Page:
Upload speed means how fast you can transmit data from a device over the internet. Whether sending an e-mail, liking a social media post, playing online games, or video chatting, it’s essential to consider upload speed over the download.
If you’re a home user and have tested the internet connection, you’ve likely noticed that the upload speed is much slower than the download. Well, this is mainly because most users still utilize a Cable-Model or DSL internet, which prioritizes downstream over upstream data.
There can also be other reasons you’re facing slower upload speed – outdated router, weak Wi-Fi signals, damaged networking device, and more. Although the best way to increase this is by upgrading the internet plan, there are other techniques too, which we will discuss further.
How to Increase Upload Speed
A slower upload speed may not be a serious issue if you’re a normal user. But if you’re an avid gamer or work from home most of the time, this is something you shouldn’t ignore.
The better the upload speed, the clearer your video calls, fewer the lags in games, and quicker the file transfer. While it’s considered good if the rate is at least 5 Mbps, we recommend aiming for more than 10 Mbps for a smoother online experience.
Before diving into the methods below, we suggest power cycling both the router and modem on a daily basis. This will clear temporary data and restore your networking devices to their default state. Hence, any issues within them get fixed, and you shouldn’t have any problem with the upload speed.
Limit the Number of Devices
With the increased number of devices, both your upload and download speeds are bound to get affected. There’s a high chance someone might hog the network bandwidth among several users in your household. Therefore, limiting the number of devices is the best precaution to preserve internet speed.
If you’re experiencing slower uploads, it’s a good idea to disconnect all the unutilized devices. Also, there can be unauthorized gadgets connected to your network. In such a case, we recommend kicking them off your Wi-Fi connection.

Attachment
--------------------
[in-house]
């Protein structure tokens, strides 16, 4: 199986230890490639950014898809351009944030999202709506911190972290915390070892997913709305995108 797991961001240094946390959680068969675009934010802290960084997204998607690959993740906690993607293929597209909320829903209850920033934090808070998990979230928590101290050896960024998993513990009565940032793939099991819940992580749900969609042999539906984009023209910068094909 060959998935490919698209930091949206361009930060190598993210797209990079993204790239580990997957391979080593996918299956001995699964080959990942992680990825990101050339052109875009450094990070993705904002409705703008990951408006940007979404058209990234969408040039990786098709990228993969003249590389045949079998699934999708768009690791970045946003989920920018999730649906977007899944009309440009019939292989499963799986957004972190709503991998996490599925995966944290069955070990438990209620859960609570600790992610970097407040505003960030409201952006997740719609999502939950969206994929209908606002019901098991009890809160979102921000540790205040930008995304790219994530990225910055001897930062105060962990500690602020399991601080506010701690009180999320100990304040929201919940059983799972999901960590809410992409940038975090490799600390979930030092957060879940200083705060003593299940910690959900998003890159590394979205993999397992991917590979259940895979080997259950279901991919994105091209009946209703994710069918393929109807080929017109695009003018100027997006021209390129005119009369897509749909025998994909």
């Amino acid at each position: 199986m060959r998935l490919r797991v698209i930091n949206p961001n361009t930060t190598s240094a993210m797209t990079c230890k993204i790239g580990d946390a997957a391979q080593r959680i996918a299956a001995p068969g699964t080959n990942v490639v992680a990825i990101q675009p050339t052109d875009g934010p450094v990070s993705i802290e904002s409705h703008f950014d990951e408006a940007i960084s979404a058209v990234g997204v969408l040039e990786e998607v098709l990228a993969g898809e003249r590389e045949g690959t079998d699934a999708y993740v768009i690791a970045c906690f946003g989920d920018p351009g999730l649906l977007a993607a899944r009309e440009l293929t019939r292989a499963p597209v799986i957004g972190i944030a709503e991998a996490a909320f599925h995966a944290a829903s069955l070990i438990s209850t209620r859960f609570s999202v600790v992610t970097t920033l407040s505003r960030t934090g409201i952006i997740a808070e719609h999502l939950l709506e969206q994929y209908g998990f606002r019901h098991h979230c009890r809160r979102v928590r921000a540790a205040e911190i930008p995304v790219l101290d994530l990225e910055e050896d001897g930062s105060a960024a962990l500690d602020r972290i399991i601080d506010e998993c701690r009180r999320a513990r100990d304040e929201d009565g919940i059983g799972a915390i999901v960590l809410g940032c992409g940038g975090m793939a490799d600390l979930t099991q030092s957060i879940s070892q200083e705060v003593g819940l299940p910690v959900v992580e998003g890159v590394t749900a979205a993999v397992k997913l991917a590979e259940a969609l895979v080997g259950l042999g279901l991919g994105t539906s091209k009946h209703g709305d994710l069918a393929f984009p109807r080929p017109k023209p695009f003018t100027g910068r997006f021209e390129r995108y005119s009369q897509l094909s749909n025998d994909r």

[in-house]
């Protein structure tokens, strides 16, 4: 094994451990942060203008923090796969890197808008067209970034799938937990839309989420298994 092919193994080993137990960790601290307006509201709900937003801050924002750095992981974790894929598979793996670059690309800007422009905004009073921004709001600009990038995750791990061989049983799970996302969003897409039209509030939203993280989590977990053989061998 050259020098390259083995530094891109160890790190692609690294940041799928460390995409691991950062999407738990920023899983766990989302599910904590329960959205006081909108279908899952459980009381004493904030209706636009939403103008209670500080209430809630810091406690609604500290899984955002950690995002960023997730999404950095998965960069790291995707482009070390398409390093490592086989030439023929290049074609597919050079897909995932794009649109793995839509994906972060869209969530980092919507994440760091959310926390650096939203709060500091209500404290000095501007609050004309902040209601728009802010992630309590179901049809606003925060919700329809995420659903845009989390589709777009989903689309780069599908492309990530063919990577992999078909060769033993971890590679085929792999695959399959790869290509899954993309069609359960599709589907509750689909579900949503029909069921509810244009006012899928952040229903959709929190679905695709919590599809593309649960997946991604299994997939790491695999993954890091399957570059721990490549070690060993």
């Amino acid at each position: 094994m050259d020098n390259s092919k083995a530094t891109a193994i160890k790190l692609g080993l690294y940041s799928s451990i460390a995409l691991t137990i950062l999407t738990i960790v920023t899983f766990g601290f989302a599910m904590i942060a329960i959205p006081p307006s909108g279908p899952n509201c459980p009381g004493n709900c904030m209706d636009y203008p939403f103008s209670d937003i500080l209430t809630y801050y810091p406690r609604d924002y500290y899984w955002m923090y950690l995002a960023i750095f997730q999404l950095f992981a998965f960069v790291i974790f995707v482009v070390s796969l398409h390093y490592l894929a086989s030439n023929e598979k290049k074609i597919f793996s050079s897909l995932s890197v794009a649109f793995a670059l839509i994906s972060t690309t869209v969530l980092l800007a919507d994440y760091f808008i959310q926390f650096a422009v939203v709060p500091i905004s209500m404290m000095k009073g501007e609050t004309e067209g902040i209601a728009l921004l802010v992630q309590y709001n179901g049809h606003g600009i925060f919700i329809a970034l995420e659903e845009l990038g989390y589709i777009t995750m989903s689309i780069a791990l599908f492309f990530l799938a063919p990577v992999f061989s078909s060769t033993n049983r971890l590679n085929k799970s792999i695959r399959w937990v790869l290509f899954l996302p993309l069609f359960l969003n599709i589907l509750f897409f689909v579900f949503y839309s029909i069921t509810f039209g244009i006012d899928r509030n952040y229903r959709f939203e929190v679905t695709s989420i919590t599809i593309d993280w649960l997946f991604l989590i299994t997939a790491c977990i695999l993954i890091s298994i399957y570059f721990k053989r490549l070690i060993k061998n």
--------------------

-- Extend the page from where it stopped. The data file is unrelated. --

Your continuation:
Use a Wired Connection
Having a wireless connection means you can move your devices within a specified range without losing internet access. However, Wi-Fi is slower than a wired connection and is more prone to signal interference, overused bandwidth, etc.
You may have noticed that your upload and download speeds are affected after moving even a little further from your Wi-Fi router. But this can be solved by adopting a LAN connection, which can additionally improve connectivity and security.
When using ethernet, it’s also essential to consider appropriate ethernet cable. Generally, home users prefer twisted-pair of different categories (CAT 5, 6, 7, 8).
If you’re using a CAT 6 cable, you may only get the maximum speed of 1000 Mbps over a 100-meter cable. Thus, switching to a higher category (7, 7a, or 8) can transmit signals up to 40,000 Mbps, significantly improving the upload speed.
Change Your Router Location
As mentioned earlier, a router’s location can also fluctuate your internet speed. The further you move away from the networking device, the wireless signal keeps weakening. Hence, it’s vital to adjust your WiFi router to an ideal location so there is no interference wherever you move around your home.
If it’s not possible to change the router location, we recommend moving close to the device yourself. You should now notice a slight improvement in both your upload and download speeds.
Avoid Running Resource Hungry Apps
When uploading files, ensure that you do not run other resource-hungry applications. Opening such programs can consume considerable bandwidth, negatively affecting upload speed.
There are several network monitoring software that can help identify programs and services consuming high bandwidth. Also, you can utilize the Resource Monitor on Windows to check the same:
- Firstly, open Task Manager using the dedicated hotkey, Ctrl + Shift + Esc.